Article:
#Budget2016: Osborne’s Generation Y package ‘unfair to core’

Britain's Chancellor of the Exchequer George Osborne © UK Parliament via REUTERS TV
The full scale of financial hardship facing millennials was unveiled on Wednesday as Tory Chancellor George Osborne delivered his eighth budget, promising to “put the next generation first.”

Osborne’s speech contained the phrase “next generation” some 18 times, critics noted, yet the word “pensioner” popped up just once.

Central to Osborne’s 2016 package is a new Lifetime ISA policy open to anyone aged 18-40, with the aim of getting Generation Y to save more. In a time of austerity, zero contract hours, soaring rents and rocketing house prices, supporters insist it will help address wealth inequality in Britain. 

From April 2017, the under 40s will be able to put up to £4,000 every 12 months into the new ISA. Any cash added before a saver’s 50th birthday will get an extra 25 percent from the government at the end of each tax year. 

There are catches though. You can only spend the money to help buy a house, or keep it locked away until you’re old enough to claim your pension. Critics say essentially it only helps anyone who already has enough money to save, or doesn’t need their cash for a few decades.

Labour leader Jeremy Corbyn said the Chancellor has delivered a medley of failures over the last six years.

“It’s a recovery built on sand and a Budget of failure He’s failed on the Budget deficit, failed on debt, failed on investment, failed on productivity, failed on trade deficit, failed on the welfare cap, failed to tackle inequality in this country,” he said.

Corbyn went on to accuse Osborne of year-upon-year of skewed forecasts.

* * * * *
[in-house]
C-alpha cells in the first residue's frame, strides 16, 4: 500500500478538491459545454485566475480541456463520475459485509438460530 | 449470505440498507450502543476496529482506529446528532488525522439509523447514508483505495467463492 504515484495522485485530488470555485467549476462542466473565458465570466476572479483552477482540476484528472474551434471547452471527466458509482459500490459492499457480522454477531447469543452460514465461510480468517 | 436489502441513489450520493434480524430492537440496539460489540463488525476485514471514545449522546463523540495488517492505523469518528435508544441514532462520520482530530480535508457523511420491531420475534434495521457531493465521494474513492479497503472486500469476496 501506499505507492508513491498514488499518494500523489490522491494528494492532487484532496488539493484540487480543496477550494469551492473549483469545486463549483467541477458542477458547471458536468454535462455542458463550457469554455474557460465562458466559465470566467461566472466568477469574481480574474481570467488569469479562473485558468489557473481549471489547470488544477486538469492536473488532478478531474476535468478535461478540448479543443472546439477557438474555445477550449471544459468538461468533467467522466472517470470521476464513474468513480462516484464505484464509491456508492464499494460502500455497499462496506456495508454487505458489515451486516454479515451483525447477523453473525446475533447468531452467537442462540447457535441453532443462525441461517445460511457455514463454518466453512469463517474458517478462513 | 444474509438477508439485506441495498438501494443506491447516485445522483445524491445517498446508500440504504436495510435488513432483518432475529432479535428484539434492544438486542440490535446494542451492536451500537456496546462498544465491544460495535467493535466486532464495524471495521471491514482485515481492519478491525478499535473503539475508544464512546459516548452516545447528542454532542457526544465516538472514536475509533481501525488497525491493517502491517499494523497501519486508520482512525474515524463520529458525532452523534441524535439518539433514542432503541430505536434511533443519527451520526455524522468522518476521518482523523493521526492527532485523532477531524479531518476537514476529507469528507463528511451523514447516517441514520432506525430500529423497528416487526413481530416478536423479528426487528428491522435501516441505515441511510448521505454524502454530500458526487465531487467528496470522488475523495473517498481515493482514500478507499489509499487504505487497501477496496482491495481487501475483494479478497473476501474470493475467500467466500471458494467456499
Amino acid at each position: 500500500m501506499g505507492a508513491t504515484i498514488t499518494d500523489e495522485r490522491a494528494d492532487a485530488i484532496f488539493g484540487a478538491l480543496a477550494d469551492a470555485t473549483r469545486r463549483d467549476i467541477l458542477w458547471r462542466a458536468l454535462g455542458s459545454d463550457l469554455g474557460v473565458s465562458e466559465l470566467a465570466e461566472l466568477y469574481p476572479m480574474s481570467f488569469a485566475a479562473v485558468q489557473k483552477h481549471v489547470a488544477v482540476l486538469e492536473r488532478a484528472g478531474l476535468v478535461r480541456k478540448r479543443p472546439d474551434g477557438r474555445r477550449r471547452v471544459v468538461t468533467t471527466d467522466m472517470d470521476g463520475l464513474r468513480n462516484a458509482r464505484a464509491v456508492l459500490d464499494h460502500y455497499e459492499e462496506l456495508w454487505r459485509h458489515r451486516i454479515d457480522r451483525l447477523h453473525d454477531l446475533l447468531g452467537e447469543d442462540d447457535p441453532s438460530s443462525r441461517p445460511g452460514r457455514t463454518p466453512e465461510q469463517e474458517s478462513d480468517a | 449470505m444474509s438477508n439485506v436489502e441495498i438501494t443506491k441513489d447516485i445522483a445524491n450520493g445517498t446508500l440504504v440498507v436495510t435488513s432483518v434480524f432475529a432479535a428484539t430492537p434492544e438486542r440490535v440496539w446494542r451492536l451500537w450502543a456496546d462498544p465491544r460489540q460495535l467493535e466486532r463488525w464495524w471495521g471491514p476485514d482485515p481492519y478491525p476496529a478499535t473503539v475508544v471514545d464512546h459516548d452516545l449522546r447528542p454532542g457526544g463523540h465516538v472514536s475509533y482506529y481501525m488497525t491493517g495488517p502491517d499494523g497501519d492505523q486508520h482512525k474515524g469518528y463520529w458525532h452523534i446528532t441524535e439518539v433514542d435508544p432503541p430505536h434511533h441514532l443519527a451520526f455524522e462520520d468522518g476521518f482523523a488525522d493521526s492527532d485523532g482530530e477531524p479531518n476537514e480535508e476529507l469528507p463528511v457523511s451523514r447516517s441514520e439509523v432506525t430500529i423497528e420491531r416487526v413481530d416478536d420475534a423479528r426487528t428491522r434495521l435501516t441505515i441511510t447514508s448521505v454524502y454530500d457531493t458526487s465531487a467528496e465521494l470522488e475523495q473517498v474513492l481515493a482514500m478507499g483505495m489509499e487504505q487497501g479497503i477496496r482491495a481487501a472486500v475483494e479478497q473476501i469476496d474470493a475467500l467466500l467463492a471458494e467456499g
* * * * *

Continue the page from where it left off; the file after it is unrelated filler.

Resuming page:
“Business investment revised down, government investment revised down. It’s a very good thing the Chancellor is blaming the last government – he was the Chancellor in the last government.”

Corbyn said the budget has “unfairness at its very core” because it is being paid for by those who can afford it least.

Chief Executive of the Children’s Society Matthew Reed said the Chancellor has failed to deliver for struggling families.

“If the Government wants to put the next generation first it must confront child poverty head-on. Instead it is pressing ahead with a four-year benefits freeze that will hit 7.5 million children,” he said.

“The Chancellor’s claim that child poverty has fallen ignores that half a million more children live in absolute poverty compared with 2010, and the numbers in the most severe poverty are also rising. Without immediate action independent forecasts indicate that hundreds of thousands more will join them.”

Reed said teens and youngsters will continue to face financial struggle until the Government is prepared to put forward the financial resources required to address the challenges they face.